The show is up for Outstanding Nonfiction Series, and directors Bill Jones and Ben Timlett have been nominated for Outstanding Directing for Nonfiction Programming.
We produced “Monty Python: Almost the Truth (The Lawyer’s Cut)” to commemorate the 40th anniversary of the premiere of Monty Python’s groundbreaking television show on the BBC on October 5, 1969.
The docu-series kicked off on IFC on October 18, 2009 and featured all-new interviews and candid commentary from Python creators John Cleese, Terry Gilliam, Eric Idle, Terry Jones and Michael Palin, archival footage and interviews with the late Graham Chapman, and celebrity fans, including Jimmy Fallon, Eddie Izzard, Lorne Michaels and Dan Ackroyd.
“Monty Python’s Flying Circus” never received an Emmy nomination, and so we’re particularly proud to be able to share this honor with the Pythons and their many, many fans.
Here’s a clip from “Monty Python: Almost the Truth (The Lawyer’s Cut)”:
It is a period of civil war in amateur ice hockey. The taxation of beer kegs to outlying rinks is in dispute and it can’t be settled on the ice. Hoping to resolve the matter with a blockade of hockey sticks in front of the Zamboni, the greedy beer distributor has stopped all shipping to the small rink where the Chubbys play.
While the Congress of the Penalty Box endlessly debates this alarming chain of events, the Supreme Referee has secretly dispatched two of the best forwards in the league, the guardians of peace and justice on the ice and in the galaxy, to settle the conflict. But first they need to get a healthy buzz on.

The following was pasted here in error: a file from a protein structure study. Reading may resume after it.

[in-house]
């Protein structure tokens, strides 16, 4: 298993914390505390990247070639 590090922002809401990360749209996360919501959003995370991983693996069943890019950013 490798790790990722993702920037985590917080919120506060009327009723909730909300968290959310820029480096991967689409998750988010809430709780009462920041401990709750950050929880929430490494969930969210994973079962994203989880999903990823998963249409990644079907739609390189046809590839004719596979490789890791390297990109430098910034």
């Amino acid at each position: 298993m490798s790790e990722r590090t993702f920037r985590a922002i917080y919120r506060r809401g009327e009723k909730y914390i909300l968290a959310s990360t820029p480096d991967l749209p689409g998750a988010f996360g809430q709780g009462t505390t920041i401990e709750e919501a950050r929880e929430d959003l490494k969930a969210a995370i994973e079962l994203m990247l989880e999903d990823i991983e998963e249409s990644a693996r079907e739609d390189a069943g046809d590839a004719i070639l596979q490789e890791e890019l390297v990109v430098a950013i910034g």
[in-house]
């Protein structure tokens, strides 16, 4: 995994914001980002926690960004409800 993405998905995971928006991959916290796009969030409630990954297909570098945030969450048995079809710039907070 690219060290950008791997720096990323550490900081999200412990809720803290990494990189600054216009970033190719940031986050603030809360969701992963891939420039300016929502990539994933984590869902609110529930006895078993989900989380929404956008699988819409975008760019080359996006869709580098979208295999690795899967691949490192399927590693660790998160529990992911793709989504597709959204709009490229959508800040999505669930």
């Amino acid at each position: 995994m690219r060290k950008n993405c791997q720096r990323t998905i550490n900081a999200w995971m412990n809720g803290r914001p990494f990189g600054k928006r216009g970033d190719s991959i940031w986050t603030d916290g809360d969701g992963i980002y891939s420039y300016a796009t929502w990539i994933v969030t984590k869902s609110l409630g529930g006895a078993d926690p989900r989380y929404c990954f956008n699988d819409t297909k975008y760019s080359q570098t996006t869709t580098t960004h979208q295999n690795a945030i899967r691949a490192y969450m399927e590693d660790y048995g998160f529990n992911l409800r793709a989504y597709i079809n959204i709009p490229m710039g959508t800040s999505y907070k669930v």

Did you know that Portlandia and Documentary Now! co-star Fred Armisen is so addicted to television that he can recap any show you throw at him? It’s an astounding feat, one that Seth Meyers had to share with the world in a recent episode of Late Night With Seth Meyers.
Fred is tasked to review last week’s episode of Haven which, due to popular misconception, is not actually a SyFy program loosely based on a Stephen King novel that focuses on Canadian townspeople with supernatural afflictions. Rather, as Fred explains, it’s “sort of a Friday Night Lights type of show,” centered around a small-town football team called The Havens. But because the town is so small, not only can they barely afford a football, they don’t have another team to play against. It’s a character study, really.
For more Fred, be sure to check back here for news on the sixth season of Portlandia, which premieres January 21st at 10P ET/PT on IFC.
We said everyone has a favorite character, and let’s be honest: it’s Red. And Red almost had the ability to lay out Hyde with a swift roundhouse kick to the head. Chuck Norris was considered for the role of Eric’s dad, but was unavailable due to filming Walker, Texas Ranger, opening the part for Kurtwood Smith’s incomparable portrayal.
2. Mila Kunis lied about her age to get the role of Jackie.
Snotty (but surprisingly smart) Jackie propelled Mila Kunis to stardom. She got the part by being perfect for it, and by playing older than she actually was. Auditioning at age 14, she told the producers that “I’ll be 18 on my birthday,” neglecting to mention said birthday was still four years away. Having an actual teenager play a television teenager for once is a nice novelty.
3. The show was almost named after a Who song.